Feb 2019, by Julius Abendan
5 Examples of Tried and Tested Retail Sales Promotions
There’s a saying that goes, “Innovate. Do not imitate.”
In business, innovating on someone else’s idea is a good way to survive, especially in today’s fiercely competitive and highly innovative landscape. It wouldn’t hurt to look at what your competitors are doing, reverse engineer it, and give it a twist that you can call your own.
The saying applies well to promotions. Promotions are a retail outlet’s tool in advertising itself, and dragging in people who will ultimately become purchasers at the end of the day.
Question is - how can one effectively implement sales promotions? Understanding this will help foster creativity and innovation.
Fixed Price Discount Coupons
Fixed price discounts are more commonly used in online retail outlets. In Amazon, for instance, you can enter a discount coupon upon checkout and get a price cut from your total purchase. However, it doesn’t mean that it doesn’t work well with physical retail stores.
There is an ongoing debate on the merits of fixed discounts as compared to its counterpart, the percentage discounts. We’d say that the difference is in the psychological side - slashing off, say, $75 off a product that costs $500 can have more impact on your customers than a 25% discount.
That’s because the savings are more readily apparent with fixed price discounts, while a percentage discount on expensive products cannot quickly convey that benefit as customers will have to make some calculations first.
Percentage Discounts
Percentage discounts have their own charm in the minds of consumers, as long as they are played right. Because we’ve discussed how fixed price discounts can have more impact in the section above, it’s time to look at how percentage discounts can be used to the hilt in retail promotions.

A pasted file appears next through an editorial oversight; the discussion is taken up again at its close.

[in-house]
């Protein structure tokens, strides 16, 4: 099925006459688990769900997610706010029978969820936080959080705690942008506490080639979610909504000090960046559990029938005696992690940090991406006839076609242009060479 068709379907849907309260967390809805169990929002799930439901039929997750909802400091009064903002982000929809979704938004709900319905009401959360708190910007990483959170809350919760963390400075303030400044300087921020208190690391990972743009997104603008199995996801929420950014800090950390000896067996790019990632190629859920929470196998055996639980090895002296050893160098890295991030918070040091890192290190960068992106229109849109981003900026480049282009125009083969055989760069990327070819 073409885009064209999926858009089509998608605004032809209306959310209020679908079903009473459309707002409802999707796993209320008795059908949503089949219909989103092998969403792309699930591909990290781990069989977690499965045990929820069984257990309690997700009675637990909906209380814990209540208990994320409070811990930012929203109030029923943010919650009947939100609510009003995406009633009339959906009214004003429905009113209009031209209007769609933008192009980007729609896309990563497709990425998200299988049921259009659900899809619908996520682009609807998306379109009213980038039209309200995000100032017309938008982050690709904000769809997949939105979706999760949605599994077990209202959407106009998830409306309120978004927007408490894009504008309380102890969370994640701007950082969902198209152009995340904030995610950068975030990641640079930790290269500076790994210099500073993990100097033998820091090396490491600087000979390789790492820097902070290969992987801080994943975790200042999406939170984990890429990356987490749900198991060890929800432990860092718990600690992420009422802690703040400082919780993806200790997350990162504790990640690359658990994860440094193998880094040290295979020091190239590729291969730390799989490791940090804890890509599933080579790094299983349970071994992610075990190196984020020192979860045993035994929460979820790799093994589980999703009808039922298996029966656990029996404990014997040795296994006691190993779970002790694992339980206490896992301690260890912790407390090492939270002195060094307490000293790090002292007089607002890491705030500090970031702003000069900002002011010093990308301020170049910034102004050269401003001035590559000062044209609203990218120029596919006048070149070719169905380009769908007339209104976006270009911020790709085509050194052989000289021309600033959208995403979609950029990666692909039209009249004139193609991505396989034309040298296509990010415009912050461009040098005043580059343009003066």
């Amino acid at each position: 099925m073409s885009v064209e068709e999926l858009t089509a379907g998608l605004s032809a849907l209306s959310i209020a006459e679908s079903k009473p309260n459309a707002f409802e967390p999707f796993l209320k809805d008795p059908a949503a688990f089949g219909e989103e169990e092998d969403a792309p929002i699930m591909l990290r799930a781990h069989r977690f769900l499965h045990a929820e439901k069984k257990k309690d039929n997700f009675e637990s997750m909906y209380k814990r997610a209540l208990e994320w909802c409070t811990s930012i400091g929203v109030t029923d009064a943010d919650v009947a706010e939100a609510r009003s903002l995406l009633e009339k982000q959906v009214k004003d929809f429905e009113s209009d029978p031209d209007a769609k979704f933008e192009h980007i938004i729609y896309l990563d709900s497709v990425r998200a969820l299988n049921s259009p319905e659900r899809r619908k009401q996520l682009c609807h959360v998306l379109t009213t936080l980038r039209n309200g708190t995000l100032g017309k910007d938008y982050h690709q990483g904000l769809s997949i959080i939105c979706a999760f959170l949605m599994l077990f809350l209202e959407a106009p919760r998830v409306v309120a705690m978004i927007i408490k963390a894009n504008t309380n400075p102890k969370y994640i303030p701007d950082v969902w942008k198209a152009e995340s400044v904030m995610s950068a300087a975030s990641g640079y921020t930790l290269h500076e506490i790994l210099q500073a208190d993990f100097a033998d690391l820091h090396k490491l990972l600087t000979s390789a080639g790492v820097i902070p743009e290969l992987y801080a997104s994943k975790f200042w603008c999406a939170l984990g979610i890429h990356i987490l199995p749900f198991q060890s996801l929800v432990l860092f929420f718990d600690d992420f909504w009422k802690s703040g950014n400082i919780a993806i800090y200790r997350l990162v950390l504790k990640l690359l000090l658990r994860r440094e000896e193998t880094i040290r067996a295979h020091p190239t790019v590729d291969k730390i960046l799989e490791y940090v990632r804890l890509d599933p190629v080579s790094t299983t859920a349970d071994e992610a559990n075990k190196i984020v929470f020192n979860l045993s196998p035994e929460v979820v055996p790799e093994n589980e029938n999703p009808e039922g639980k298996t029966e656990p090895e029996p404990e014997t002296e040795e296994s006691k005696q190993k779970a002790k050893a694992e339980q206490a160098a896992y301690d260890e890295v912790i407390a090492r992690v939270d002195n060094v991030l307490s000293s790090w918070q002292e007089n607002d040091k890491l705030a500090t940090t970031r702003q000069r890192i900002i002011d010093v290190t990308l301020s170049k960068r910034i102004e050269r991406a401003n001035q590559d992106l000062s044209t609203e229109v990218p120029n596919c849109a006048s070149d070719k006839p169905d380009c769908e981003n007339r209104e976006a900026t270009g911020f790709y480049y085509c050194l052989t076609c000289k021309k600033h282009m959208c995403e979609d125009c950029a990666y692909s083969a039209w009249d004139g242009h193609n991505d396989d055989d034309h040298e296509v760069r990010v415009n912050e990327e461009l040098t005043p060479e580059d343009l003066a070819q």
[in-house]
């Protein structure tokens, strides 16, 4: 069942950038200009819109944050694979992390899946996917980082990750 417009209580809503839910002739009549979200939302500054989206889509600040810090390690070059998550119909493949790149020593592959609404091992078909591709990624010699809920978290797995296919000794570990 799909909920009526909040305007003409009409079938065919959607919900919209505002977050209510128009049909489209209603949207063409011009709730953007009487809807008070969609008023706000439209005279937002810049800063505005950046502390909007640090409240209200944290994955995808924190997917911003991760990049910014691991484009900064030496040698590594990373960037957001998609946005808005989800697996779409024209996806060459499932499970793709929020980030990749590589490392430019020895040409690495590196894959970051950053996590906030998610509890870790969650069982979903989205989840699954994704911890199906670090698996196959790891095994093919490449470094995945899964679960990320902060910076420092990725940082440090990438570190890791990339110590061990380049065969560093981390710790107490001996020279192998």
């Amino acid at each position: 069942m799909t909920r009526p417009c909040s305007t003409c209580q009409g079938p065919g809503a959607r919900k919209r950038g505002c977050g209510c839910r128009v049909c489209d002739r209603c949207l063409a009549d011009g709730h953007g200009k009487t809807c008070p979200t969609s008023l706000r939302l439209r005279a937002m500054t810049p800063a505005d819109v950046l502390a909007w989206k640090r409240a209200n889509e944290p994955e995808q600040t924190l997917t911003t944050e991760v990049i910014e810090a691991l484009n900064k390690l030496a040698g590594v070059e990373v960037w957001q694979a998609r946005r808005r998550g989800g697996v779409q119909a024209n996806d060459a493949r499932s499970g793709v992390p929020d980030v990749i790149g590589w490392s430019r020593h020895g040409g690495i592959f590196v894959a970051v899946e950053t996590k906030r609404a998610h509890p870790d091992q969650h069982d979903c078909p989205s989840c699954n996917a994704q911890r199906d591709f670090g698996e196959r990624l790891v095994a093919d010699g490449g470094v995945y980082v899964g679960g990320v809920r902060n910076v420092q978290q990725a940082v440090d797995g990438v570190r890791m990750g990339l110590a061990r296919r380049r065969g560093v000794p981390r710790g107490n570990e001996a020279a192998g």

According to PromotionCode.org’s Mike Catania, percentage discounts have seen much success when used in a store-wide context no matter what rate you offer. Going selective on your percentage discounts, on the other hand, tend to discourage buyers more easily.
The mindset is like, “Oh, they’re having a 5% discount off everything!” If they see a sign that says, “60% off on selected items,” they’d probably be discouraged as they’re uncertain which products they can actually discounts from.
Buy one, Get one
This bundle-based promotion is actually just a complex implementation of either fixed price or percentage discount schemes.
They typically take on the form of “Buy one, and get 5% off the second item,” or something like that. You can use these if you want to move old inventory, so you can make room for new stock. They need to be used a little more creatively than fixed and percentage discounts, however, as customers don’t usually find these attractive unless bundled uniquely.
You can also use the “Buy One, Get One Free” scheme if your profits can accommodate that.
Free Shipping… for a Minimum Purchase
Last but not the least, you can offer free shipping. This can work for both physical and online retail outlets.
The effects and usefulness of free shipping in online shopping is self-explanatory, but not so when it comes to offline retail. Take, for example, a huge purchase on an appliance or a piece of furniture that will need to be transported from your store to your customer’s home. What if they don’t have a car?
If you have an agreement with transport services in your area, you can leverage that and offer free shipping and transport for the customer. This can be tricky, however; you’d need to look at the cash flows that the offer can theoretically bring in and see if offering the service cannot put a dent on your profits.
How do you think you can improve on these five sales promotions so they can lure in better catch? Let us know in the comments below.
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